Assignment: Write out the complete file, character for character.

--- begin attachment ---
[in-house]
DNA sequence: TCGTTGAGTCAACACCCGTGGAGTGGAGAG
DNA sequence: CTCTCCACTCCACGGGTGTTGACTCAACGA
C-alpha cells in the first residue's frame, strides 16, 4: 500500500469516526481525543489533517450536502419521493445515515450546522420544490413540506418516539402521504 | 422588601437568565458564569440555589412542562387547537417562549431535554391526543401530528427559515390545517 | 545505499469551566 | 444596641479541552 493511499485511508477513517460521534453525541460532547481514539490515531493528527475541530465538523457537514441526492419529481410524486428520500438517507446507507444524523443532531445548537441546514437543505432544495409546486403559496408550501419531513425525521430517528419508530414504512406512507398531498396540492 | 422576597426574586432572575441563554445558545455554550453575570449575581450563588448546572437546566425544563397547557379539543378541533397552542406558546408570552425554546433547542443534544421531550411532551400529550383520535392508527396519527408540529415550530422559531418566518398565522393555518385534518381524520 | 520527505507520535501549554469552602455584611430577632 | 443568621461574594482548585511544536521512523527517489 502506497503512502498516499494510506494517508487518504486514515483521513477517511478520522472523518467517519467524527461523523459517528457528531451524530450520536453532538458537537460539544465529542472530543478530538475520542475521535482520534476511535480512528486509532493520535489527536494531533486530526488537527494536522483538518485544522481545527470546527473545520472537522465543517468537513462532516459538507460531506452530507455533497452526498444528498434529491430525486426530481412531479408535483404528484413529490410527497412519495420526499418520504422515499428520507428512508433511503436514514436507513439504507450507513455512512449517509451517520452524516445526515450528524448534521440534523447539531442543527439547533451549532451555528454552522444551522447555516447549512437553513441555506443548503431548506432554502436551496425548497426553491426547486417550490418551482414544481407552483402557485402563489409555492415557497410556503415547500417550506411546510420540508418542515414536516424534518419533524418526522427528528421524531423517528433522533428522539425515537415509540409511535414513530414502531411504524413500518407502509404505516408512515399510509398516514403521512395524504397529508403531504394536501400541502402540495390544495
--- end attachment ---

[in-house]
DNA sequence: TCGTTGAGTCAACACCCGTGGAGTGGAGAG
DNA sequence: CTCTCCACTCCACGGGTGTTGACTCAACGA
C-alpha cells in the first residue's frame, strides 16, 4: 500500500469516526481525543489533517450536502419521493445515515450546522420544490413540506418516539402521504 | 422588601437568565458564569440555589412542562387547537417562549431535554391526543401530528427559515390545517 | 545505499469551566 | 444596641479541552 493511499485511508477513517460521534453525541460532547481514539490515531493528527475541530465538523457537514441526492419529481410524486428520500438517507446507507444524523443532531445548537441546514437543505432544495409546486403559496408550501419531513425525521430517528419508530414504512406512507398531498396540492 | 422576597426574586432572575441563554445558545455554550453575570449575581450563588448546572437546566425544563397547557379539543378541533397552542406558546408570552425554546433547542443534544421531550411532551400529550383520535392508527396519527408540529415550530422559531418566518398565522393555518385534518381524520 | 520527505507520535501549554469552602455584611430577632 | 443568621461574594482548585511544536521512523527517489 502506497503512502498516499494510506494517508487518504486514515483521513477517511478520522472523518467517519467524527461523523459517528457528531451524530450520536453532538458537537460539544465529542472530543478530538475520542475521535482520534476511535480512528486509532493520535489527536494531533486530526488537527494536522483538518485544522481545527470546527473545520472537522465543517468537513462532516459538507460531506452530507455533497452526498444528498434529491430525486426530481412531479408535483404528484413529490410527497412519495420526499418520504422515499428520507428512508433511503436514514436507513439504507450507513455512512449517509451517520452524516445526515450528524448534521440534523447539531442543527439547533451549532451555528454552522444551522447555516447549512437553513441555506443548503431548506432554502436551496425548497426553491426547486417550490418551482414544481407552483402557485402563489409555492415557497410556503415547500417550506411546510420540508418542515414536516424534518419533524418526522427528528421524531423517528433522533428522539425515537415509540409511535414513530414502531411504524413500518407502509404505516408512515399510509398516514403521512395524504397529508403531504394536501400541502402540495390544495